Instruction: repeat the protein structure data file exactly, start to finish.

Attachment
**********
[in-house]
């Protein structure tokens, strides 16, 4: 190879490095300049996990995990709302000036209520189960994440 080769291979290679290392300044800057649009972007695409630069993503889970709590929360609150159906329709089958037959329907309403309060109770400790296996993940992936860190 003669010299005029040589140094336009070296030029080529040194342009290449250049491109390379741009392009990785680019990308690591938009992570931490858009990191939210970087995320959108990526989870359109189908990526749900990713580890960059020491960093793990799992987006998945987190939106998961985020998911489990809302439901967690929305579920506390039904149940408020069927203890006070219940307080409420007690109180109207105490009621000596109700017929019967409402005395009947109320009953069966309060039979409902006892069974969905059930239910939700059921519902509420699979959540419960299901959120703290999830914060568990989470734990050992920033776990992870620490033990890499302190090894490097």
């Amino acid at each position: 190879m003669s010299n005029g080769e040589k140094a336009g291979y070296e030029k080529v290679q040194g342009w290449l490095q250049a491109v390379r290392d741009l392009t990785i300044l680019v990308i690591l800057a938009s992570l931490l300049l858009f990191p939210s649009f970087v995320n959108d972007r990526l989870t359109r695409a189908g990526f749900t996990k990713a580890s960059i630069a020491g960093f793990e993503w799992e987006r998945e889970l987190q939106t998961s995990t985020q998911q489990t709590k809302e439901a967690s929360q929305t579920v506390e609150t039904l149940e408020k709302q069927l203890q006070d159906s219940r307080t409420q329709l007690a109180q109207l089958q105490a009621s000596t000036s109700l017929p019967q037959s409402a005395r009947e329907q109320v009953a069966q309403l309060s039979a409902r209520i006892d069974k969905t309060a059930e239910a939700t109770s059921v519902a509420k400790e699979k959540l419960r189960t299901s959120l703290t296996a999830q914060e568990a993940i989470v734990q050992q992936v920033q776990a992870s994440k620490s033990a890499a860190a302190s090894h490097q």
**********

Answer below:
[in-house]
């Protein structure tokens, strides 16, 4: 190879490095300049996990995990709302000036209520189960994440 080769291979290679290392300044800057649009972007695409630069993503889970709590929360609150159906329709089958037959329907309403309060109770400790296996993940992936860190 003669010299005029040589140094336009070296030029080529040194342009290449250049491109390379741009392009990785680019990308690591938009992570931490858009990191939210970087995320959108990526989870359109189908990526749900990713580890960059020491960093793990799992987006998945987190939106998961985020998911489990809302439901967690929305579920506390039904149940408020069927203890006070219940307080409420007690109180109207105490009621000596109700017929019967409402005395009947109320009953069966309060039979409902006892069974969905059930239910939700059921519902509420699979959540419960299901959120703290999830914060568990989470734990050992920033776990992870620490033990890499302190090894490097």
């Amino acid at each position: 190879m003669s010299n005029g080769e040589k140094a336009g291979y070296e030029k080529v290679q040194g342009w290449l490095q250049a491109v390379r290392d741009l392009t990785i300044l680019v990308i690591l800057a938009s992570l931490l300049l858009f990191p939210s649009f970087v995320n959108d972007r990526l989870t359109r695409a189908g990526f749900t996990k990713a580890s960059i630069a020491g960093f793990e993503w799992e987006r998945e889970l987190q939106t998961s995990t985020q998911q489990t709590k809302e439901a967690s929360q929305t579920v506390e609150t039904l149940e408020k709302q069927l203890q006070d159906s219940r307080t409420q329709l007690a109180q109207l089958q105490a009621s000596t000036s109700l017929p019967q037959s409402a005395r009947e329907q109320v009953a069966q309403l309060s039979a409902r209520i006892d069974k969905t309060a059930e239910a939700t109770s059921v519902a509420k400790e699979k959540l419960r189960t299901s959120l703290t296996a999830q914060e568990a993940i989470v734990q050992q992936v920033q776990a992870s994440k620490s033990a890499a860190a302190s090894h490097q």